Thursday, June 21, 2012

Consent and Blame

In life there are things we can control: What time we get up, what we eat, how we spend our free time. Then there are those things we can’t control, like the weather or traffic jams or the neighbor’s dog barking at 3 a.m. when your window is open.

What about eating disorders? Someone on this discussion in the Chronicle of the Horse forums seems to think we can control whether or not we get one (see post #70).

The opening line threw me off completely: “Nobody can give you an eating disorder without your consent.” Really? REALLY? Do you think people go signing up for them? I sure didn’t. Given a choice, I think anyone with an eating disorder (past or present) would trade anything to never have had it in the first place.

I do agree that no one person can be the sole cause of an eating disorder. It’s usually the case that you can’t even pinpoint an exact trigger. In my case the whole thing just sort of happened without my even knowing it. So who’s to blame?

Yes, maybe myself, for not realizing what was happening sooner. Maybe a sports trainer making comments about your weight. Maybe friends influencing you in high school. Maybe the super-skinny fashion models in teen magazines. I honestly don’t know because each case is so unique. What I do know is that at no point did I say, “YEAH! Bring on the ED!” I did not consent.

I don’t think it’s fair to blame the victim, as this person does. They make it sound like we’re so weak if we can’t just wish away an ED and be “responsible for our own happiness.” But there’s a difference between deciding to be happy and actually being happy (Yes, they actually said that “happiness is...a decision.”). You can "decide" it all you want, but you’re just deluding yourself if you don’t feel it. Like an eating disorder, happiness is an emotional state of mind, and as we all know those are really hard (if not impossible) to control. There are those people who don't show their emotions...but that doesn't mean they don't have them. If we could all just decide to be happy like some magic genie, there would also be no depression, schizophrenia, or other mental illnesses. But I don’t see those people getting blamed for their conditions.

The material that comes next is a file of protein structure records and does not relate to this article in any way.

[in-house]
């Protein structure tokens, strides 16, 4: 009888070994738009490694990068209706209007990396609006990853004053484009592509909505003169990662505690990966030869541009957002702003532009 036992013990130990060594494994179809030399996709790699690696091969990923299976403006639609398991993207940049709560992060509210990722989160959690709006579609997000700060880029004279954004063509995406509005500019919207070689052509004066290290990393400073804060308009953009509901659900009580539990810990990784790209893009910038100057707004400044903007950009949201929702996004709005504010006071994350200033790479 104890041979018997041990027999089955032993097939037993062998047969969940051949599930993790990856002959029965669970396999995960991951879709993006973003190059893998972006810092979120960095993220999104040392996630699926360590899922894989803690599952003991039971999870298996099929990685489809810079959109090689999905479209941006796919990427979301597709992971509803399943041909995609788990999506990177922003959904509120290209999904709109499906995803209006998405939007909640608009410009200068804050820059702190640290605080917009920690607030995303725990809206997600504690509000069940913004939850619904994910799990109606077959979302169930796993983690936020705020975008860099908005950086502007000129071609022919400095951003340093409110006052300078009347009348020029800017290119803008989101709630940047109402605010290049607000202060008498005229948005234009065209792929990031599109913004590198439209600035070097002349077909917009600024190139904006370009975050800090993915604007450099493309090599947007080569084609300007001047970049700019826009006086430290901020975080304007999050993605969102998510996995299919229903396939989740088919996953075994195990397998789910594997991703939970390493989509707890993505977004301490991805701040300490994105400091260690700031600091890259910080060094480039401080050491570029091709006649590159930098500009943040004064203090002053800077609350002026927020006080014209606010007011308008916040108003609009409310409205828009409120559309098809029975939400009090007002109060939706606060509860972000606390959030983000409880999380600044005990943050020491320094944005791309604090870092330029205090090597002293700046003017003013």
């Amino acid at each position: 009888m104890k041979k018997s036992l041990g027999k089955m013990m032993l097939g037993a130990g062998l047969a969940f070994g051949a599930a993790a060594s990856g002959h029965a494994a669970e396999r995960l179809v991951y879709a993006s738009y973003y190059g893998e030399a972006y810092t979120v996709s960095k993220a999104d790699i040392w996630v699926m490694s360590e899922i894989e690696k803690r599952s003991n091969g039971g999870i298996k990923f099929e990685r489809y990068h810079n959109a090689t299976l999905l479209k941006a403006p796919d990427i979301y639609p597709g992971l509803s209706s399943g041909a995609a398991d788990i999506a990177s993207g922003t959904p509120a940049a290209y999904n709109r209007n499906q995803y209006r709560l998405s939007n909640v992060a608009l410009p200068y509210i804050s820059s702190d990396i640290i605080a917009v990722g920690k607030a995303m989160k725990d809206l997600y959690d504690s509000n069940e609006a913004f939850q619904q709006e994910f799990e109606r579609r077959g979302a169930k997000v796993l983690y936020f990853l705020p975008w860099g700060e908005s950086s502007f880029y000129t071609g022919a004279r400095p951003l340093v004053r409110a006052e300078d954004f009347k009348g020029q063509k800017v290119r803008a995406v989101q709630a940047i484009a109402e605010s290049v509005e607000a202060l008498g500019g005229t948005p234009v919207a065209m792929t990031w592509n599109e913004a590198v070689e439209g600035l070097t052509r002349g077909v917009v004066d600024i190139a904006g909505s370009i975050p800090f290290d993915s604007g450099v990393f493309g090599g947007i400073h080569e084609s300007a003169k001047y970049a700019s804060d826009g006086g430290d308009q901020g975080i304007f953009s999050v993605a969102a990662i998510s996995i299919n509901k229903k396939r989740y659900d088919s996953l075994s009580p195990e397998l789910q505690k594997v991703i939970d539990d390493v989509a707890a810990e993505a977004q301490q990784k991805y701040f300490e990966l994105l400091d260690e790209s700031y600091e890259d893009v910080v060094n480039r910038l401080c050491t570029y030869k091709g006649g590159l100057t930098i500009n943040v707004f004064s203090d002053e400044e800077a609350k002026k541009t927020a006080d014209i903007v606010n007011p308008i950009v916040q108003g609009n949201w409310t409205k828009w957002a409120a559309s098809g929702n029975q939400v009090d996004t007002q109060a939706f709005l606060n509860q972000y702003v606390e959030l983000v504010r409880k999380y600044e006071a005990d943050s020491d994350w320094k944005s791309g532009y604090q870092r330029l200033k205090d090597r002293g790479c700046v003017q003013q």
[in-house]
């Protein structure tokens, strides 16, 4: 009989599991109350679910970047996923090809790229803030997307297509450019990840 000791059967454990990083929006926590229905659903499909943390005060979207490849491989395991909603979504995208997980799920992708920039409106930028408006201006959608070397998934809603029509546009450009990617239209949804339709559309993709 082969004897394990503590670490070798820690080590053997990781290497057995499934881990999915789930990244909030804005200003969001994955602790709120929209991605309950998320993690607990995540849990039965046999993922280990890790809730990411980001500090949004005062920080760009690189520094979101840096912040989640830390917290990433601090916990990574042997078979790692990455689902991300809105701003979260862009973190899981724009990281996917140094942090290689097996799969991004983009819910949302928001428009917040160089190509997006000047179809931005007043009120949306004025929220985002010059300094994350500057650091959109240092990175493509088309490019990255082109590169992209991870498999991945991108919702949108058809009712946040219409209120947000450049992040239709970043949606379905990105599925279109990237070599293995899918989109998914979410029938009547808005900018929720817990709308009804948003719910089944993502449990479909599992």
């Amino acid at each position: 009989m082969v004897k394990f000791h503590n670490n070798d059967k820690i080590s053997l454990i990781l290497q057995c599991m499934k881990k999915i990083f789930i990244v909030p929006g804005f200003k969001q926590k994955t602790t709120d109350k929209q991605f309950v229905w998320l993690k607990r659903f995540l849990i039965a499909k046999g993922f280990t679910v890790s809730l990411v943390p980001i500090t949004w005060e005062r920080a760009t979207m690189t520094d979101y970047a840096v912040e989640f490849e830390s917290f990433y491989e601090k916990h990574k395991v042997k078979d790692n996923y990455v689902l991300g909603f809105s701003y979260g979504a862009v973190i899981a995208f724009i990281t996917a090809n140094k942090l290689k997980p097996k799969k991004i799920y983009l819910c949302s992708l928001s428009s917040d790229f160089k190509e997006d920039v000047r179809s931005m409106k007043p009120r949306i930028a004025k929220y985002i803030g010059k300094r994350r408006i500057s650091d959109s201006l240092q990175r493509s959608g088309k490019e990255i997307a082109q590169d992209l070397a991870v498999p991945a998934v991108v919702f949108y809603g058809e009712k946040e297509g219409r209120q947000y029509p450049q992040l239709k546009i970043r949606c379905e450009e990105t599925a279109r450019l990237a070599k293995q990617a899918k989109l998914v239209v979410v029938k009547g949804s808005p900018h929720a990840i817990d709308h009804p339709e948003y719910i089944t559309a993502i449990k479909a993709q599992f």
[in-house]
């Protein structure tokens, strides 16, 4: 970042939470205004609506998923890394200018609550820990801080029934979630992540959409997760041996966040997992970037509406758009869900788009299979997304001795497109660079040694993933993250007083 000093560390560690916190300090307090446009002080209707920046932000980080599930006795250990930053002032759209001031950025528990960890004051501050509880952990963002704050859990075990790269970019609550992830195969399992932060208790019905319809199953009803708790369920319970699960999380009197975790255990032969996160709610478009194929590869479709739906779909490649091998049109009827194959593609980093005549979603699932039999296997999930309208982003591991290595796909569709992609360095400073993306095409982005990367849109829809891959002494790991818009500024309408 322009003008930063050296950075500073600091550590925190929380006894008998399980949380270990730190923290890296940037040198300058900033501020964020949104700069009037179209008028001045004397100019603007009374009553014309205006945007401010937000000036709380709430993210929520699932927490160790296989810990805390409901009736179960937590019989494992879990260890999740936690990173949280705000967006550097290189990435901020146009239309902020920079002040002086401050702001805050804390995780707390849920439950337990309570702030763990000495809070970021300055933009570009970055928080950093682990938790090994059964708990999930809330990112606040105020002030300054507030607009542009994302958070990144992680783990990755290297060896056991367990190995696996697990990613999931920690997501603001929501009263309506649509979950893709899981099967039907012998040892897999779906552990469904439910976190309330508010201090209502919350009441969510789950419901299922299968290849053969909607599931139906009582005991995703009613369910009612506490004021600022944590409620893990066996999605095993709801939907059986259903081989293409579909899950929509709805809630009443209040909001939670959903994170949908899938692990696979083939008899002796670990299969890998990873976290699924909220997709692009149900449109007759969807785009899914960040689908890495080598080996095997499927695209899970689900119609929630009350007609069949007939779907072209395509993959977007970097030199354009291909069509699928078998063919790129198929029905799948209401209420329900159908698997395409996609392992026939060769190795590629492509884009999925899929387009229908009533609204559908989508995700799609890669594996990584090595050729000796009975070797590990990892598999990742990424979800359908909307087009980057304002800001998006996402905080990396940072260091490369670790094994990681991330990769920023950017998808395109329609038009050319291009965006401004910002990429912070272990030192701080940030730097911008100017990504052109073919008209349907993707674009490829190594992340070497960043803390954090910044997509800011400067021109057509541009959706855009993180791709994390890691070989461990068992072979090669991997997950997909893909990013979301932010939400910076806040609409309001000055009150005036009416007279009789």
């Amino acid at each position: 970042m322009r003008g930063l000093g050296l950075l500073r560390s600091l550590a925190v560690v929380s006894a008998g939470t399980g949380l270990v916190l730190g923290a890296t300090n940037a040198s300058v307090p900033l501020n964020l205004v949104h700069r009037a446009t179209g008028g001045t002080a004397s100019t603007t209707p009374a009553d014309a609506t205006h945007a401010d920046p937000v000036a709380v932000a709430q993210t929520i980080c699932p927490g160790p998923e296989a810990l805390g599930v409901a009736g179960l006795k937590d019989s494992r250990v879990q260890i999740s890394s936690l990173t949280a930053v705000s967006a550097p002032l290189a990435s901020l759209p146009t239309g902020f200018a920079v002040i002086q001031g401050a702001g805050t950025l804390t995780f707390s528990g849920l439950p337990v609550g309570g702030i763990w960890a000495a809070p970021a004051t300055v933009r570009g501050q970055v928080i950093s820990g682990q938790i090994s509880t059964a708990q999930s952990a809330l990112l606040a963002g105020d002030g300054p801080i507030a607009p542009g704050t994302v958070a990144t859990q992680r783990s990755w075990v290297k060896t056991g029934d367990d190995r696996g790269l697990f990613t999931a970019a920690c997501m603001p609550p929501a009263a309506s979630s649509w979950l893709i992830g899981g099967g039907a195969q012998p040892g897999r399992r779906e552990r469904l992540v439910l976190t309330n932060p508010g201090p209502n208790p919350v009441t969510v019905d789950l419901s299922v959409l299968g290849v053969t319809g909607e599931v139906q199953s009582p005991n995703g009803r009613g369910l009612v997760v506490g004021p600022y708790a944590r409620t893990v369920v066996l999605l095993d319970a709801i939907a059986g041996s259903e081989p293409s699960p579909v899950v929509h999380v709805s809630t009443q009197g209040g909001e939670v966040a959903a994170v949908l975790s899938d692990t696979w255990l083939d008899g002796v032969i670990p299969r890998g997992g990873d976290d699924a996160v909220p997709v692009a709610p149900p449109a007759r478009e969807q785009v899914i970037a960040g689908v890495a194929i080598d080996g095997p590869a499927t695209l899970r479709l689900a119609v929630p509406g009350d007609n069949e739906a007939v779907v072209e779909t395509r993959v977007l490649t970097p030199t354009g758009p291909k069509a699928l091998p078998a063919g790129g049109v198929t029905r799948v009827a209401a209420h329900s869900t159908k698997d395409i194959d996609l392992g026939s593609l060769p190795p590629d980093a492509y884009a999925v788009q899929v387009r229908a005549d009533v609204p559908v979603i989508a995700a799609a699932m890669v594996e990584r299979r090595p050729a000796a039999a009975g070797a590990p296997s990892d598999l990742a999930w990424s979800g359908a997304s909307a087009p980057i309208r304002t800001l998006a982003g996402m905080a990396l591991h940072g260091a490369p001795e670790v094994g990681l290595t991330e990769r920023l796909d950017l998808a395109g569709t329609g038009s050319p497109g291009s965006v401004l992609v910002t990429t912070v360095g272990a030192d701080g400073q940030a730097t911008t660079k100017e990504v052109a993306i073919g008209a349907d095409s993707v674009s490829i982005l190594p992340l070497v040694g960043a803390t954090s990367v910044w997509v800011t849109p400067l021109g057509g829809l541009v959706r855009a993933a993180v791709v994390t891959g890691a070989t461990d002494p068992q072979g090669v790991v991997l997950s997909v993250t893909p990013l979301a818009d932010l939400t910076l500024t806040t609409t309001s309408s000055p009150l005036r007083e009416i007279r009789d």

Bottom line: ED messes with your head. It sneaks up behind you and grabs you before you know it, and then it burrows its poisonous roots deep until you don’t know which parts of your mind are yours anymore. You can’t blame it on just one thing, which makes prevention so difficult. And you can’t just decide to get better; it is a long, slow process--which is why inpatient treatments have such a poor success rate. You can restore the weight, but as long as you leave the mental poison it’s not true “recovery.”

So where does that leave us? We can’t avoid all these influences, nor can we skirt around the issue of weight when we live in a world with such extremes. No matter how hard we try we can’t have absolute control over our internalizations of what we hear, see, and perceive. And that’s coming from someone who (now) knows what to look for. How can we expect kids to be alert for a sneaky monster that they don’t even know exists?

I think it’s important for parents, teachers, mentors...anyone who knows, to observe closely. Watch your friends and your kids and yeah, maybe even your parents, because the earlier you catch something like this, the better.

And realize, you can't blame yourself. Or your mom or your coach or your favorite TV show. That is what makes ED so sneaky.

We can’t just wish happiness upon ourselves. But by working together we can mitigate the triggering circumstances and, maybe, take a step closer.
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